COVID-19 Learnings #2: From words to actions, how brands can actually help?
COVID-19 represents a humanitarian challenge. Nations, economies, companies, and sanity are being tested. But brands have the power to help people through this crisis. We asked AMIN members how they could do it. You can see below all the inspiring responses.
1. Marc van Bakel, Campagne (The Netherlands)
At Campagne, we help customers through this crisis by looking forward and making recommendations and preparations for their business after the crisis. We keep contact with them every day.
We are using this time to focus on their business proposition, their online presence, their business model and possible changes their organization can make.
We are looking for opportunities for customers. One example: Truck Drivers are unsung heroes. They continue to deliver our groceries day in and day out. Keeping the shelves full.
We recommended: broadcasting a big thanks to those heroes, acknowledging our pride in them! As a result: an out-of-home campaign with huge billboards.
2. Benji Borg, Anchovy (Malta)
Brands have reach. Reach equals influence. Brands need to leverage their influence by pushing the right message to all their customers to help stop the spread of COVID-19. They have a responsibility to all their customers and to the world. It’s in times like these that brands need to stop, think and put people before the bottom line. Yes, businesses need to think of costs and profits, but above all, people, as human beings come first.
For example, at Anchovy. helped launch a helpline for a local cleaning company that we work with. They are offering their clients free advice on how to disinfect their homes.
3. Nicky Smith, Thinking Juice (England)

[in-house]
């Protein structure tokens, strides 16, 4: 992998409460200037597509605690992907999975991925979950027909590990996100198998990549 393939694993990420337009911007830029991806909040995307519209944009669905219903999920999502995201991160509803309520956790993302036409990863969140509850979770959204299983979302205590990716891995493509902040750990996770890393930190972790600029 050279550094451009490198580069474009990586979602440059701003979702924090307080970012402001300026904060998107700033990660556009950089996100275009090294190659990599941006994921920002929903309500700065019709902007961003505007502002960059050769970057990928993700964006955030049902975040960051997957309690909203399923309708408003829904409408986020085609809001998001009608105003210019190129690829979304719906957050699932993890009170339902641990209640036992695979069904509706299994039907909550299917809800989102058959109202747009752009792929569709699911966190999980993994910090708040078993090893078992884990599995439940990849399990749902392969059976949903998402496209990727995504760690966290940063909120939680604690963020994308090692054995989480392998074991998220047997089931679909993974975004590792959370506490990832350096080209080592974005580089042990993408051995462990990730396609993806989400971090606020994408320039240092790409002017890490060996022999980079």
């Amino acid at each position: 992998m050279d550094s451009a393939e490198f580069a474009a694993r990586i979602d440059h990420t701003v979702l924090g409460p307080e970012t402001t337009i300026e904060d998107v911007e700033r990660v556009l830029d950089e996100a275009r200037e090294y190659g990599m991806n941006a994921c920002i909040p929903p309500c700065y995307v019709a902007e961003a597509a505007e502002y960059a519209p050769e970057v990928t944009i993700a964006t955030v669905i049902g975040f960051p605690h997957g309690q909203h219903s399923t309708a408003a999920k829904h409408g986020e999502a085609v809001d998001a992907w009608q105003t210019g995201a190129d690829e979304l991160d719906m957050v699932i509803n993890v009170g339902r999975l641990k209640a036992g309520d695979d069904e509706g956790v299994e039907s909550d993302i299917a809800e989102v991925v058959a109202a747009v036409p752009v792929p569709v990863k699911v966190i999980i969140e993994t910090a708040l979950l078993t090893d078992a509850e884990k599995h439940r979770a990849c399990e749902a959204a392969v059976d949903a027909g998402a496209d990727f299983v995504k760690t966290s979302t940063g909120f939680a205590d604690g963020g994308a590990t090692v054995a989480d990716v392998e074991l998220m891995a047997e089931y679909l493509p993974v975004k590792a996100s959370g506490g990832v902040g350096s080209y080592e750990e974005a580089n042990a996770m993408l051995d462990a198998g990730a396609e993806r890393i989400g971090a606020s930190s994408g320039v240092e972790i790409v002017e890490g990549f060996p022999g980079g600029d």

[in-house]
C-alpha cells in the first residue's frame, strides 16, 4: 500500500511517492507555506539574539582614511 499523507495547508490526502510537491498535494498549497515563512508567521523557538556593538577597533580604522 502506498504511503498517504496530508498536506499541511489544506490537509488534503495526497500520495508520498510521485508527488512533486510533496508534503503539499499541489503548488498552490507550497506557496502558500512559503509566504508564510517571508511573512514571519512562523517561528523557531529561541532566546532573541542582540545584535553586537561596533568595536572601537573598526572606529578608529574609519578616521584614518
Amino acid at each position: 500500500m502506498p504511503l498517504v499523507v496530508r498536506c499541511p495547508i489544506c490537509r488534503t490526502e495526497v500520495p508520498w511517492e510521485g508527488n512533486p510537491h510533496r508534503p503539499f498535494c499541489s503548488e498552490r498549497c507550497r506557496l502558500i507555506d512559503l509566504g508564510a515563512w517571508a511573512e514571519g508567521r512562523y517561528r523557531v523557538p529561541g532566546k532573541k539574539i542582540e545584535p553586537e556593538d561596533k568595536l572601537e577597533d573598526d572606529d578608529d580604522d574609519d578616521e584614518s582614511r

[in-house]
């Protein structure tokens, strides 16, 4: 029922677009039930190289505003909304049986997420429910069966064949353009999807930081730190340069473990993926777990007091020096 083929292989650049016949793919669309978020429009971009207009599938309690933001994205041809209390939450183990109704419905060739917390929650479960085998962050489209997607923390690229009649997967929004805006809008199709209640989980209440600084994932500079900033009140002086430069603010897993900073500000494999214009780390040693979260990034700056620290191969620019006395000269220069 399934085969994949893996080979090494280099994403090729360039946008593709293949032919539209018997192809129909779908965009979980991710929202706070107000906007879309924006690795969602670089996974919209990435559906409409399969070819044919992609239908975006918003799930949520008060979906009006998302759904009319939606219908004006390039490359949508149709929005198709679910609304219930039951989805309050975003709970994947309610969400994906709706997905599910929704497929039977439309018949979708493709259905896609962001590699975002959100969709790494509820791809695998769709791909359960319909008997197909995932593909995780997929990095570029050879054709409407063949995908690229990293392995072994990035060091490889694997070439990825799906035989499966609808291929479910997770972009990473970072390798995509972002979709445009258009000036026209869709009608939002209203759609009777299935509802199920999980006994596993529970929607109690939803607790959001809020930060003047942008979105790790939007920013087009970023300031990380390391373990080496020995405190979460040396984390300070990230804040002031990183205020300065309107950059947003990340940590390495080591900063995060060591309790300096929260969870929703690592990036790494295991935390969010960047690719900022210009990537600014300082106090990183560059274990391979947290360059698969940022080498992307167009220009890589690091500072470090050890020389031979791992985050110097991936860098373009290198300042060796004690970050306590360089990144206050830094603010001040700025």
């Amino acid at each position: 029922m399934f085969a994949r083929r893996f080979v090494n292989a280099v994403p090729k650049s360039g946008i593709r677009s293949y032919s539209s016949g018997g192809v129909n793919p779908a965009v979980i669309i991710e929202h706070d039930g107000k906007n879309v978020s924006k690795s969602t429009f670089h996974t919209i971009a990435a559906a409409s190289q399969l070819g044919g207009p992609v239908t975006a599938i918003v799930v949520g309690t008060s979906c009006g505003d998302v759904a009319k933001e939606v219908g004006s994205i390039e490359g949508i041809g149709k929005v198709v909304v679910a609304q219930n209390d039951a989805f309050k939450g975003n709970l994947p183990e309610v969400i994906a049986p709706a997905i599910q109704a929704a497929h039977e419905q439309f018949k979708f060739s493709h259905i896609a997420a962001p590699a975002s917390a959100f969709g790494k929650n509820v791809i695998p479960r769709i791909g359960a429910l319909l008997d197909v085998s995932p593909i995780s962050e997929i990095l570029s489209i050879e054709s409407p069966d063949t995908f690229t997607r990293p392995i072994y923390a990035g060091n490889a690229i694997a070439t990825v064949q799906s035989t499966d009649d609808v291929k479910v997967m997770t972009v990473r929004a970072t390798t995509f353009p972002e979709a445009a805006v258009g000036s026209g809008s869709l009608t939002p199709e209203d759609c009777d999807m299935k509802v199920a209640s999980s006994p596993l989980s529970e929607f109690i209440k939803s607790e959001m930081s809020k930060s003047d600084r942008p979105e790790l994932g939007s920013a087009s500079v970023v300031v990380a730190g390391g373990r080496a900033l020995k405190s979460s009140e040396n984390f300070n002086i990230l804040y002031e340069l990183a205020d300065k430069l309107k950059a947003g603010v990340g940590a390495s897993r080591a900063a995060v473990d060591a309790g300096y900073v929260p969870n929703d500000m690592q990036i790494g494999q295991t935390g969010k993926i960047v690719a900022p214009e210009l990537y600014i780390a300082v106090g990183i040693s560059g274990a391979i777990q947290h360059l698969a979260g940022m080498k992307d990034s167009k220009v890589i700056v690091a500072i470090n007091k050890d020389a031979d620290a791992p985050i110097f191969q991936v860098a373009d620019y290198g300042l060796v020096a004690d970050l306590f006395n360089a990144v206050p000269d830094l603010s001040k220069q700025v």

This will be a make-or-break moment for many brands. Not only will consumers remember those cashing in on the crisis, but they’ll also see straight through anyone adding to the noise and joining the conversation without a credible reason.
People’s health, livelihoods and wellbeing is being impacted all over the world – and everyone expects better. But, if brands are willing and able to rise to the occasion, now’s the time to put their purpose into action.
Claims of being humanistic, compassionate and authentic can actually be realised and proven during this exceptional time. If you’re unable to contribute financially with your own products, respond with thoughtful initiatives or encourage action, or use your expertise, resources, facilities or platform to share information.
Make good on that promise, show what you stand for, and how far you’re willing to go to support both your customers and the local and global community… as long as it really adds value, and is totally authentic. Otherwise, stay out of it.
4. Abbey Dethlefs, Peter Mayer (USA)
Maya Angelou once said, “At the end of the day, people won’t remember what you said or did, they will remember how you made them feel.” And in this COVID climate, it’s no longer about what you want to say or sell, it’s about what your consumers need to hear and feel. Which means delivering on your brand purpose starts with listening. It’s the critical first step in having a true understanding of how your brand can be of service at this time and what that role can be in peoples’ lives. It shines a light on what they are facing, what they need and how you can provide empathetic solutions that create positive impact. Ultimately, your purpose can help ensure you’re communicating in ways that show you care, but also show the world why you exist. So the question for each of us to answer is – how do you want your brand to be remembered?
5. Sylvia Schutte, Stratitude (South Africa)
At Stratitude, we are helping our clients stay relevant by providing some simple branding solutions.
One example is the “News bulletin”. During the lockdown period, businesses are not only concerned about staying relevant and top of mind with their clients but also have the added pressure of keeping their employees motivated and protecting their company culture. To ensure that employees and clients are kept up to date on your Corona initiatives and any possible business delivery impacts, business updates or news, we have developed a one-page News Bulletin template that can be emailed to a client or employee database.
6. Rhen Wilson, Stone Ward (USA)